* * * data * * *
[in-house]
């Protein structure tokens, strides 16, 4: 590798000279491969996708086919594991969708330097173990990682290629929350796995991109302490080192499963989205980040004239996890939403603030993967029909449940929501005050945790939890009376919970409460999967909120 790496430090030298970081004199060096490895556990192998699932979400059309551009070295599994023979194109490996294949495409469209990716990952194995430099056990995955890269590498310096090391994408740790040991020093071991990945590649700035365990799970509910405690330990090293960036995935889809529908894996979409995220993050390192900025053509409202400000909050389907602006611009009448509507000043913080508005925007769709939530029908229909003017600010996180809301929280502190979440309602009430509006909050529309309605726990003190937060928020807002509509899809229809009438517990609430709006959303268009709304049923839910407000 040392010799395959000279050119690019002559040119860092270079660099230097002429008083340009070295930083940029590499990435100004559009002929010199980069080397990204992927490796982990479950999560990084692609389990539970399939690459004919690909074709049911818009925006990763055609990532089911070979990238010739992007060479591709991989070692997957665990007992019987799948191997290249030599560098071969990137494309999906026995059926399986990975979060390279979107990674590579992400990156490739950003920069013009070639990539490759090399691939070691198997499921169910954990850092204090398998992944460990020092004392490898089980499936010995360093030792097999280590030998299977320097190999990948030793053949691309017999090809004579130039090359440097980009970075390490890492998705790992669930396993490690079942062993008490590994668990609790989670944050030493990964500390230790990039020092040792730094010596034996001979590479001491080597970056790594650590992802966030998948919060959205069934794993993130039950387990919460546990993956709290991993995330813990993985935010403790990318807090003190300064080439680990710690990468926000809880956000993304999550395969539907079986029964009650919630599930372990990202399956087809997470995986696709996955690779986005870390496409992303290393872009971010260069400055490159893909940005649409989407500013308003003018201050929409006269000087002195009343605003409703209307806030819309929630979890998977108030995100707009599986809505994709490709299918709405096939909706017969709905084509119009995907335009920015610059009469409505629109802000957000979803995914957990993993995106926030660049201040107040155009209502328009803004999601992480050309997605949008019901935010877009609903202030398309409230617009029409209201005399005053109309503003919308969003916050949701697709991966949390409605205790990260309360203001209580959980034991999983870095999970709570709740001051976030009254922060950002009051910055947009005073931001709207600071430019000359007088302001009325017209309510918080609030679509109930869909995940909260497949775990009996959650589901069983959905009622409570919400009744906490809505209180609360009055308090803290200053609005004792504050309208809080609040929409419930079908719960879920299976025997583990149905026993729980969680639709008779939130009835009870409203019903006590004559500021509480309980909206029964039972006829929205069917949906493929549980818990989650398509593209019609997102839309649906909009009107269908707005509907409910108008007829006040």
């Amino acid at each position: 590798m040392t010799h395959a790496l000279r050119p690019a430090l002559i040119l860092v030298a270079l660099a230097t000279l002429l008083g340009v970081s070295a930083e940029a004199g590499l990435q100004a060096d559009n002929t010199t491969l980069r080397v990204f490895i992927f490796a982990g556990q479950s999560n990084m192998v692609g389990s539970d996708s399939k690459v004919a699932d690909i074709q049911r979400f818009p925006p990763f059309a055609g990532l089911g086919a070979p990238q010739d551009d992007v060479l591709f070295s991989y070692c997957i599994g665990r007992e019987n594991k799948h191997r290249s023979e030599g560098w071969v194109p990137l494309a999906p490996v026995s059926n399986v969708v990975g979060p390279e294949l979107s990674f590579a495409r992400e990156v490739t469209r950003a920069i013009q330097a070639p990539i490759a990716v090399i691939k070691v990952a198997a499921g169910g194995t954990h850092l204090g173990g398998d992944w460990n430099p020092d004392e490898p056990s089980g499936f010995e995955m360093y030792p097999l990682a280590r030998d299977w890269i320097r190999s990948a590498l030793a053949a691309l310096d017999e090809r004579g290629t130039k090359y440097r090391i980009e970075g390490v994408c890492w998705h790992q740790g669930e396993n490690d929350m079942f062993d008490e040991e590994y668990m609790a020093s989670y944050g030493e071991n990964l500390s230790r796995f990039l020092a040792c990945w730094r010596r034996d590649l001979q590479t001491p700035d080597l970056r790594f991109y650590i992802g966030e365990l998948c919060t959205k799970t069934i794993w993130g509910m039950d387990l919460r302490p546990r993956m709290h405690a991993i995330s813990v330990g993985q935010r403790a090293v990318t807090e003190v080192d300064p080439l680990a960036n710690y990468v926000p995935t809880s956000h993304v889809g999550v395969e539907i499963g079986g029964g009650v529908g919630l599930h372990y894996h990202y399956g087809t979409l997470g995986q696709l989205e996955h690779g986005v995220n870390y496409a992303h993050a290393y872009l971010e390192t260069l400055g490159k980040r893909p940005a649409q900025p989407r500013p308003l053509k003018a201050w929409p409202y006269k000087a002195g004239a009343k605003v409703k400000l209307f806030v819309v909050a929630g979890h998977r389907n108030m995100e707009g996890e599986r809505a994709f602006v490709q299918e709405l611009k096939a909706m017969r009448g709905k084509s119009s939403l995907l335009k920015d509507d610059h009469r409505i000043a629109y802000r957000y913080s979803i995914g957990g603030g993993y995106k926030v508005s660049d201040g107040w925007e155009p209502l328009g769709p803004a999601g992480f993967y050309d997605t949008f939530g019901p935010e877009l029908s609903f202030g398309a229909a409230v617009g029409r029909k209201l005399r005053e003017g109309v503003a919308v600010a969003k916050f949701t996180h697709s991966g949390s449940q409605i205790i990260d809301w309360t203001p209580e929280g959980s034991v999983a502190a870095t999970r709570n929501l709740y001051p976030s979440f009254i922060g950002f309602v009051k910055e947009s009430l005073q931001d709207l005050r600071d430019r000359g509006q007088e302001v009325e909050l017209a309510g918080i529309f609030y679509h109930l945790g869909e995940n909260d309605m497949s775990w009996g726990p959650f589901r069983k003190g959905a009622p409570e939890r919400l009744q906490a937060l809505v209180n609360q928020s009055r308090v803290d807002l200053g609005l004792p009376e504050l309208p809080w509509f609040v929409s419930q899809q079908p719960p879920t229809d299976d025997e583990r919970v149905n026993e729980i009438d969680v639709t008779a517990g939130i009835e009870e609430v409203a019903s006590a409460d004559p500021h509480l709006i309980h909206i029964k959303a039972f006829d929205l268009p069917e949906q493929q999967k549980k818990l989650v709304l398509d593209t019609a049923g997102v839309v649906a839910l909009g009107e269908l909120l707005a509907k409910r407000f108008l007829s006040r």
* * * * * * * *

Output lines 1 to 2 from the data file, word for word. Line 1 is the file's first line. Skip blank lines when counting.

[in-house]
């Protein structure tokens, strides 16, 4: 590798000279491969996708086919594991969708330097173990990682290629929350796995991109302490080192499963989205980040004239996890939403603030993967029909449940929501005050945790939890009376919970409460999967909120 790496430090030298970081004199060096490895556990192998699932979400059309551009070295599994023979194109490996294949495409469209990716990952194995430099056990995955890269590498310096090391994408740790040991020093071991990945590649700035365990799970509910405690330990090293960036995935889809529908894996979409995220993050390192900025053509409202400000909050389907602006611009009448509507000043913080508005925007769709939530029908229909003017600010996180809301929280502190979440309602009430509006909050529309309605726990003190937060928020807002509509899809229809009438517990609430709006959303268009709304049923839910407000 040392010799395959000279050119690019002559040119860092270079660099230097002429008083340009070295930083940029590499990435100004559009002929010199980069080397990204992927490796982990479950999560990084692609389990539970399939690459004919690909074709049911818009925006990763055609990532089911070979990238010739992007060479591709991989070692997957665990007992019987799948191997290249030599560098071969990137494309999906026995059926399986990975979060390279979107990674590579992400990156490739950003920069013009070639990539490759090399691939070691198997499921169910954990850092204090398998992944460990020092004392490898089980499936010995360093030792097999280590030998299977320097190999990948030793053949691309017999090809004579130039090359440097980009970075390490890492998705790992669930396993490690079942062993008490590994668990609790989670944050030493990964500390230790990039020092040792730094010596034996001979590479001491080597970056790594650590992802966030998948919060959205069934794993993130039950387990919460546990993956709290991993995330813990993985935010403790990318807090003190300064080439680990710690990468926000809880956000993304999550395969539907079986029964009650919630599930372990990202399956087809997470995986696709996955690779986005870390496409992303290393872009971010260069400055490159893909940005649409989407500013308003003018201050929409006269000087002195009343605003409703209307806030819309929630979890998977108030995100707009599986809505994709490709299918709405096939909706017969709905084509119009995907335009920015610059009469409505629109802000957000979803995914957990993993995106926030660049201040107040155009209502328009803004999601992480050309997605949008019901935010877009609903202030398309409230617009029409209201005399005053109309503003919308969003916050949701697709991966949390409605205790990260309360203001209580959980034991999983870095999970709570709740001051976030009254922060950002009051910055947009005073931001709207600071430019000359007088302001009325017209309510918080609030679509109930869909995940909260497949775990009996959650589901069983959905009622409570919400009744906490809505209180609360009055308090803290200053609005004792504050309208809080609040929409419930079908719960879920299976025997583990149905026993729980969680639709008779939130009835009870409203019903006590004559500021509480309980909206029964039972006829929205069917949906493929549980818990989650398509593209019609997102839309649906909009009107269908707005509907409910108008007829006040």